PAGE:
The study claimed it used the largest representative sample of e-cigarette users among the U.S. population, and the impact was studied on a larger scale than previous studies.
"It was the e-cigarette users who quit at a clearly higher rate (8.2%) that brought the overall population cessation rate to a higher level", Professor Zhu-Hong Zhu wrote.
According to a new study out of UC San Diego, during 2015 the annual quit rate went up to about 6% from its long-time average of 4.5%.
The data, obtained in 2014-15, revealed a substantial increase in e-cigarette use compared to 2010-11, and demonstrated a "statistically significant increase in the smoking cessation rate".
The report, which surveyed 161,054 people in the U.S. across nearly 15 years, also found that substantially more people in the States are using e-cigarettes, and that this was linked to a "statistically significant increase in the smoking cessation rate at the population level".
E-cigarettes have appeared in the U.S.in 2007 and have been promoted as a less risky alternative to regular cigarettes.
"The people who say that use of e-cigarettes inhibits cessation should be sobered by this paper", said Dr. Steven Schroeder, a physician and tobacco researcher at the University of California, San Francisco. It's based on the largest representative sample of smokers and e-cigarette users available.
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The authors also admit that anti-tobacco campaigns, such as TIPS, is helping people quit just as much as vaping is. The latest research done in the USA has looked into the habits of people who do use them and found out that they played a bit role in helping them quit. Smoking cessation rates were determined from participants who reported smoking cigarettes in the past year (n = 23,270).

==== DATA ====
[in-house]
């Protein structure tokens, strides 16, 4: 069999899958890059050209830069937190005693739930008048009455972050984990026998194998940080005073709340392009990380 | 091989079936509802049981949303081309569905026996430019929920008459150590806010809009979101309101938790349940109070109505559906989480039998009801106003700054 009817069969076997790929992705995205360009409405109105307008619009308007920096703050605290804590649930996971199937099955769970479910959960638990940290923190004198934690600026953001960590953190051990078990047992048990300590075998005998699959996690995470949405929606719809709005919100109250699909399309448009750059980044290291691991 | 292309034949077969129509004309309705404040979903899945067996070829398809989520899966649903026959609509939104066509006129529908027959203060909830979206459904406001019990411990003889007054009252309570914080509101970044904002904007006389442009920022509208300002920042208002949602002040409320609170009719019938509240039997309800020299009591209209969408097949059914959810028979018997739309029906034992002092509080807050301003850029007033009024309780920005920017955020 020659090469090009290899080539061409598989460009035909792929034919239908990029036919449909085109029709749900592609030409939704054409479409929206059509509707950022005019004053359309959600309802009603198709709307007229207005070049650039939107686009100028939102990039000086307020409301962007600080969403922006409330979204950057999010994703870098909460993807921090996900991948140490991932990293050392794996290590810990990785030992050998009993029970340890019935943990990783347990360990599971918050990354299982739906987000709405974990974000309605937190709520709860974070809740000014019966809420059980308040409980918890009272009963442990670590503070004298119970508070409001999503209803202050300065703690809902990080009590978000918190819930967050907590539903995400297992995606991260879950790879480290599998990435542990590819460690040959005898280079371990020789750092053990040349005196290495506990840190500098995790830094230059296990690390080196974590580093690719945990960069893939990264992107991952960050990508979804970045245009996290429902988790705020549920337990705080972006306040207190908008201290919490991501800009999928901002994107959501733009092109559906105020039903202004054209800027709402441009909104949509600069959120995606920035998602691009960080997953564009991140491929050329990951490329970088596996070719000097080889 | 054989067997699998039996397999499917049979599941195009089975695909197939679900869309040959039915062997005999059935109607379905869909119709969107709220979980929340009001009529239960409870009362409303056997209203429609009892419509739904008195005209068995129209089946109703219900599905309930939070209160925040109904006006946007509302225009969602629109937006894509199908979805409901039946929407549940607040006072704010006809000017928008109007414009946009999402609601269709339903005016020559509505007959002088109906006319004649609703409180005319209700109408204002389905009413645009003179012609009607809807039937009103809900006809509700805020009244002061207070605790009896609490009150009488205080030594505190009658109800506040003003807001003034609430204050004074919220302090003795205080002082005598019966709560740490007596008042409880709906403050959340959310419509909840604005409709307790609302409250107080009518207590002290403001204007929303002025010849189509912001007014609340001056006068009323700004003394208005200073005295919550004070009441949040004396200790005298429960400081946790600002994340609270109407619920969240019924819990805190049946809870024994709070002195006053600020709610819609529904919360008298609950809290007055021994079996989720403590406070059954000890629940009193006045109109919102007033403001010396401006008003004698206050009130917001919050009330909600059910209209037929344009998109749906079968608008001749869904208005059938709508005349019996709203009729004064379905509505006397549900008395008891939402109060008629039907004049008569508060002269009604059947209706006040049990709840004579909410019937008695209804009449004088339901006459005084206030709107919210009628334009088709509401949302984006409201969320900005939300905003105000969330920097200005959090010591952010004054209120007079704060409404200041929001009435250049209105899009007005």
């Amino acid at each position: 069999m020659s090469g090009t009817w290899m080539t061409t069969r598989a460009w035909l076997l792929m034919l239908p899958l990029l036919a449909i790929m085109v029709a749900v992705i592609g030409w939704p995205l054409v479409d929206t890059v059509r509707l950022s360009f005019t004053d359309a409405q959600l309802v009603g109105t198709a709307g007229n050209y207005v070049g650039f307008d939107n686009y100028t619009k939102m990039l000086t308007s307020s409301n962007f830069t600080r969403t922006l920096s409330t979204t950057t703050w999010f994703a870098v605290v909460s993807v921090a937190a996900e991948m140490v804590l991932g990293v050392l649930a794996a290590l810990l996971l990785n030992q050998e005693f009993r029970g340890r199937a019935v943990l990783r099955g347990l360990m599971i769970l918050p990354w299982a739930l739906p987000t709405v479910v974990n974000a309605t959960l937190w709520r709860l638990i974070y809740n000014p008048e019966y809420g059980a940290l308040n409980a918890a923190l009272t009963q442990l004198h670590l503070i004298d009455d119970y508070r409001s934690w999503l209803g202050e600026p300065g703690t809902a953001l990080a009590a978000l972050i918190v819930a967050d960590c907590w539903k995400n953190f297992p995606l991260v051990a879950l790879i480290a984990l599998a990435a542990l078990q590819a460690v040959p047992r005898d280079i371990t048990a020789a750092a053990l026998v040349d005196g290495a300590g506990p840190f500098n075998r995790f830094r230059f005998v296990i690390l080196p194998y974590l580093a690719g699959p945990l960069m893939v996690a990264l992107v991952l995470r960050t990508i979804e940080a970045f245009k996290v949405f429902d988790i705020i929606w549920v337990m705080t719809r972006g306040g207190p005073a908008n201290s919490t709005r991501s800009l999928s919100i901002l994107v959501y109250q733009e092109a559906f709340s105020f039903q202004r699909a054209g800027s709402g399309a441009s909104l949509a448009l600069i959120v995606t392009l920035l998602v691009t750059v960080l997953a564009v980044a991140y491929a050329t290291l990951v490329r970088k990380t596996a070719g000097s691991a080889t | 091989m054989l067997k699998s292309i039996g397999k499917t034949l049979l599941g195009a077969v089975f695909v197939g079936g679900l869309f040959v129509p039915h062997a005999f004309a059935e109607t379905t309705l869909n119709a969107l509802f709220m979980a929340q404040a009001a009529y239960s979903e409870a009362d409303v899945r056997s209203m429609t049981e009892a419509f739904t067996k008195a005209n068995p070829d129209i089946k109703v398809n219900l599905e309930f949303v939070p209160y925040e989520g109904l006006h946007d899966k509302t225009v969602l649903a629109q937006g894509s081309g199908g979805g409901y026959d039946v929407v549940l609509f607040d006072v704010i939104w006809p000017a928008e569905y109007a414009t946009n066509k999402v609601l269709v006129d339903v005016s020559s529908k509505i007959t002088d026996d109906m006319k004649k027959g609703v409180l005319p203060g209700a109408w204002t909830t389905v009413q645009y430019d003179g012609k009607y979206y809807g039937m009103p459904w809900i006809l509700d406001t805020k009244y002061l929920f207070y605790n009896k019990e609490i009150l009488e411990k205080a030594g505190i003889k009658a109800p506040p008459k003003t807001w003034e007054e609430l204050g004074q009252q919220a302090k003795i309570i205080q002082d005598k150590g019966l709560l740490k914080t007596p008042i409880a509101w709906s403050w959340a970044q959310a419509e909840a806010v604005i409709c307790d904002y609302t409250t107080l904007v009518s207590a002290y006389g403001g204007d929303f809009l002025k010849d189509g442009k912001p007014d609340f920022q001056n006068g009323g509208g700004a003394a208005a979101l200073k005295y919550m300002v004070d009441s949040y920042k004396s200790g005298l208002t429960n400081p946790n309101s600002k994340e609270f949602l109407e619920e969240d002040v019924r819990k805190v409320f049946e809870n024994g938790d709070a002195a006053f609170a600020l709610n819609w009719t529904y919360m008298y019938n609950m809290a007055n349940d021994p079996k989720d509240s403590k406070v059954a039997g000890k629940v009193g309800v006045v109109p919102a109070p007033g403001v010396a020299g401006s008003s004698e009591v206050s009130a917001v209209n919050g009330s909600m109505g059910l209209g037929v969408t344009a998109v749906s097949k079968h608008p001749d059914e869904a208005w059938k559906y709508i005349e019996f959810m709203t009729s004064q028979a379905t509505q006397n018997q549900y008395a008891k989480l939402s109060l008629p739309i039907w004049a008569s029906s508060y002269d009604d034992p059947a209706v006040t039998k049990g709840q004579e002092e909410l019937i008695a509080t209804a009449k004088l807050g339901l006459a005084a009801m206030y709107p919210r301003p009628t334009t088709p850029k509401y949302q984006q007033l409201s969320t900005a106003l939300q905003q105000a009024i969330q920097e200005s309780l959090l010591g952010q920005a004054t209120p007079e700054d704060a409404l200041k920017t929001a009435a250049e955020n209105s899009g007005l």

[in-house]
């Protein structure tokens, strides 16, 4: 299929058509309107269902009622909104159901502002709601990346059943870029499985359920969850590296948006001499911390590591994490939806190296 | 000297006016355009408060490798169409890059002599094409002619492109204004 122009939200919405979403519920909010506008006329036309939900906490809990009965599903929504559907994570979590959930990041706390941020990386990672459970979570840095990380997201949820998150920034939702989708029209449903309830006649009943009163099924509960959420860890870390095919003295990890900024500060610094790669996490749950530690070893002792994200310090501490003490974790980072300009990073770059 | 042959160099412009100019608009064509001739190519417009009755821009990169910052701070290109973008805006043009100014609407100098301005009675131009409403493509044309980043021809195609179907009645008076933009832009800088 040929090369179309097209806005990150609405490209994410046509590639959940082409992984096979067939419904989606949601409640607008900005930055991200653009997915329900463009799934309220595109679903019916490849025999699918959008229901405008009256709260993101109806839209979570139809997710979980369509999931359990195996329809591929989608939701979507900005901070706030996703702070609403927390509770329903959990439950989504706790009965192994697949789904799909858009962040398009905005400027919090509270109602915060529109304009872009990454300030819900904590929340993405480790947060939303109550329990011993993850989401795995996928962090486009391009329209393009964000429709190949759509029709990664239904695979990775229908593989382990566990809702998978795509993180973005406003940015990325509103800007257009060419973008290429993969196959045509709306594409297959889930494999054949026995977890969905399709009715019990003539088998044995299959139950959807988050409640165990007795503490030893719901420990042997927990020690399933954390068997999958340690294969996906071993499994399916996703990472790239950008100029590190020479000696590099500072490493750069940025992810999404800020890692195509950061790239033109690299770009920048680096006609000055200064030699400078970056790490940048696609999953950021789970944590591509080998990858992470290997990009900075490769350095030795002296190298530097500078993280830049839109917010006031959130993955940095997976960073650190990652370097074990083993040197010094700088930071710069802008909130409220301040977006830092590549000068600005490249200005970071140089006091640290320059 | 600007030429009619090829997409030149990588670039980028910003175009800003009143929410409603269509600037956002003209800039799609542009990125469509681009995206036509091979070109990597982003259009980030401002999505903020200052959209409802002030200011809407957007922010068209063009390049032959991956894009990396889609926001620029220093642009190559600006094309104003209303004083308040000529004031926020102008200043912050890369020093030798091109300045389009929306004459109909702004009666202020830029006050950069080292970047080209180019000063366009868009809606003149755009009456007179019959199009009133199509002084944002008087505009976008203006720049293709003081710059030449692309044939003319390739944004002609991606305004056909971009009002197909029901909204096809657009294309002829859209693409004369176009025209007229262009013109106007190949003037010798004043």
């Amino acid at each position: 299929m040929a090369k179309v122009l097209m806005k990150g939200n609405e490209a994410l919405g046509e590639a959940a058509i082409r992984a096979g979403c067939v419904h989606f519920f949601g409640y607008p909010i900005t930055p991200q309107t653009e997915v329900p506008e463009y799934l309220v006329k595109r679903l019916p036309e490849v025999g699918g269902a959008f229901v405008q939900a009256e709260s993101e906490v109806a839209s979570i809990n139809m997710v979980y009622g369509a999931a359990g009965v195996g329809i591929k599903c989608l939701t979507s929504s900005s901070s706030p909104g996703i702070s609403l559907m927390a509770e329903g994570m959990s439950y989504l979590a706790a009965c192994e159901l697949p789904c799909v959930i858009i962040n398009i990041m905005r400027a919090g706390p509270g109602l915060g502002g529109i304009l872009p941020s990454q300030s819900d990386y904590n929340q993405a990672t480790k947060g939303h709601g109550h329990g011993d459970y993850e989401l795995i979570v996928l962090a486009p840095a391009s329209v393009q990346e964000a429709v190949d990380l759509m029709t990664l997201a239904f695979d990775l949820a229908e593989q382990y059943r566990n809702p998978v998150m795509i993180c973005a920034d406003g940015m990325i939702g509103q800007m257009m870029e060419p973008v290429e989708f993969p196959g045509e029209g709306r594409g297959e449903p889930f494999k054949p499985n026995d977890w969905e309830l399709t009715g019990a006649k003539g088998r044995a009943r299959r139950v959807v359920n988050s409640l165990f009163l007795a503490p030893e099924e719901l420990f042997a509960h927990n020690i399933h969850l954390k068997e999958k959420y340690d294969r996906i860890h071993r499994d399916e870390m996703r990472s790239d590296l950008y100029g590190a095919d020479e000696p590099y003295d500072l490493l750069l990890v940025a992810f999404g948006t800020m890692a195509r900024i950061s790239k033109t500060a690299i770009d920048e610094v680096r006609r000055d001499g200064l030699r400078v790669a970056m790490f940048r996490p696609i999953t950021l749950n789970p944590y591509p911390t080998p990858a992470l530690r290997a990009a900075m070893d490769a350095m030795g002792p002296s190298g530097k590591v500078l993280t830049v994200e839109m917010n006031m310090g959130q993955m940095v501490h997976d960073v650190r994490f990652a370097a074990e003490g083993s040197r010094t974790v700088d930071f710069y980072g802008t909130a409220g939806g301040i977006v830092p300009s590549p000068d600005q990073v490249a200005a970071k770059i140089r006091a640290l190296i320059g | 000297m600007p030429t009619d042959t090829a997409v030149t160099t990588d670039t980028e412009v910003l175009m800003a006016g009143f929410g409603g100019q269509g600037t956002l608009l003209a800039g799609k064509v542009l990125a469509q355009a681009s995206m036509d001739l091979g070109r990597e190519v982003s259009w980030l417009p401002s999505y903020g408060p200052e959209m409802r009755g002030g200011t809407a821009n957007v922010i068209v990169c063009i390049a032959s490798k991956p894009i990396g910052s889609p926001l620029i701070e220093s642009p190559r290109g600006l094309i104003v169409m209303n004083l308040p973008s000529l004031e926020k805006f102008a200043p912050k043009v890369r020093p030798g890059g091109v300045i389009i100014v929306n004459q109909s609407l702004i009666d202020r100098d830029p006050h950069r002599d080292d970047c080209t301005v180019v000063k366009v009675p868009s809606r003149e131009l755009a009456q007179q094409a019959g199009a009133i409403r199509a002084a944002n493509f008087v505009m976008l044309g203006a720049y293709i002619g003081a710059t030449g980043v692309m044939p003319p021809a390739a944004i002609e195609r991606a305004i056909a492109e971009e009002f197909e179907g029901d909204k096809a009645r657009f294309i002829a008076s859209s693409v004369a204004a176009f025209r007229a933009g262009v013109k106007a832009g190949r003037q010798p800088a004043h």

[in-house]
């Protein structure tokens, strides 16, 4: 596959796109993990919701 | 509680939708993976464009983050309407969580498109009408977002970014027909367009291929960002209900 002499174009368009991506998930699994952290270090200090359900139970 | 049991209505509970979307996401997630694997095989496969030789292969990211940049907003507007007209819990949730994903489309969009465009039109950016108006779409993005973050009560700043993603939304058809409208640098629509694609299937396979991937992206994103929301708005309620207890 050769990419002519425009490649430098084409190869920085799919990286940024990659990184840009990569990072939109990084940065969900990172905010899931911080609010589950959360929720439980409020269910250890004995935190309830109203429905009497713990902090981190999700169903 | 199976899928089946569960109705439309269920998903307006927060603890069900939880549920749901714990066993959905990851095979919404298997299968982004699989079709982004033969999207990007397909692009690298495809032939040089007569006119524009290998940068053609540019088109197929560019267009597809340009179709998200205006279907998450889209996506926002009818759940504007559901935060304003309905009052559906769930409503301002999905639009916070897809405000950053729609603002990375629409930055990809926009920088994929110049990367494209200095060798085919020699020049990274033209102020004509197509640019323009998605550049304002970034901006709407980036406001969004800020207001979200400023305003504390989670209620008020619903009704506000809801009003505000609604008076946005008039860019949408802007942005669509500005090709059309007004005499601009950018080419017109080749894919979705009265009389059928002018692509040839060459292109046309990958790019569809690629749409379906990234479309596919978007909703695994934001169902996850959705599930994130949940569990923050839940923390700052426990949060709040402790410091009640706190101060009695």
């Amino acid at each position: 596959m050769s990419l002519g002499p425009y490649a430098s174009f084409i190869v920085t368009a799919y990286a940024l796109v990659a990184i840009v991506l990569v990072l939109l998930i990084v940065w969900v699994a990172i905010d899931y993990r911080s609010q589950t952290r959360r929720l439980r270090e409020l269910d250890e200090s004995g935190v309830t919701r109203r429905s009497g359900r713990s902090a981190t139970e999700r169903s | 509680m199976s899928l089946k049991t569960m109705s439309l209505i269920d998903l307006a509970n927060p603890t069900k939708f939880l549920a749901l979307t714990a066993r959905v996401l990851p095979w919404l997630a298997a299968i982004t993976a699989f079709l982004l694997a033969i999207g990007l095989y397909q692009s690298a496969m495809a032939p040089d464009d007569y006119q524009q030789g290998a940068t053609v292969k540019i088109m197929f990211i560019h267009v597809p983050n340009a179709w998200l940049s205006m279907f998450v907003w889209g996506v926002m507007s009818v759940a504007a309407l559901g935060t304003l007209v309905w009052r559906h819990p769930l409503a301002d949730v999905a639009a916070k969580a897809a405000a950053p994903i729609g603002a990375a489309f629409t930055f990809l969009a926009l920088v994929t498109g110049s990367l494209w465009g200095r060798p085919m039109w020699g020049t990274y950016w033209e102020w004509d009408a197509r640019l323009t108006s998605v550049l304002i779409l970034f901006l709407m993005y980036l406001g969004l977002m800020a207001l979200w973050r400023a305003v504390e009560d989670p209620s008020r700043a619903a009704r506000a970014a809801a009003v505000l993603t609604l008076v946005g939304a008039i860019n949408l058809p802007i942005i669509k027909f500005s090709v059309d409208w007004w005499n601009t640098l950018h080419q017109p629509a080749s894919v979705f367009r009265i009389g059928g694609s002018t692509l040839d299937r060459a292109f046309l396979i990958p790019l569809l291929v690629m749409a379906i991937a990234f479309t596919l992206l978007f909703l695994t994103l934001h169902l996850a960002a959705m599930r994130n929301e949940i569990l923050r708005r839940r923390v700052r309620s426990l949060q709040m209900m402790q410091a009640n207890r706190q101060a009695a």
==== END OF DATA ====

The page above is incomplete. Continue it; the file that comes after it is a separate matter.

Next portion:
A total of 65 percent of smokers who used e-cigs within 12 months had attempted to quit smoking traditional cigarettes, compared to 40 percent of smokers who didn't use e-cigs.
For the study, Zhu and colleagues collected data on more than 160,000 people who took part in five surveys between 2001 and 2015. This supports the thesis that less strict control over e-cigarettes would be positive. This is the first statistically significant increase observed in population smoking cessation among U.S. adults in the past 15 years.
Among these, almost half of recent quitters had tried e-cigarettes, the researchers found.
"We are pretty confident that e-cigarettes are less risky, but that is only because cigarettes are so bad", he said. As vaping becomes more popular, there's been a lot of debate over the role of e-cigs.
"This study suggests that we should be receptive to the kind of approach that health authorities in England have taken, encouraging smokers who can not quit otherwise to try e-cigarettes", Warner said.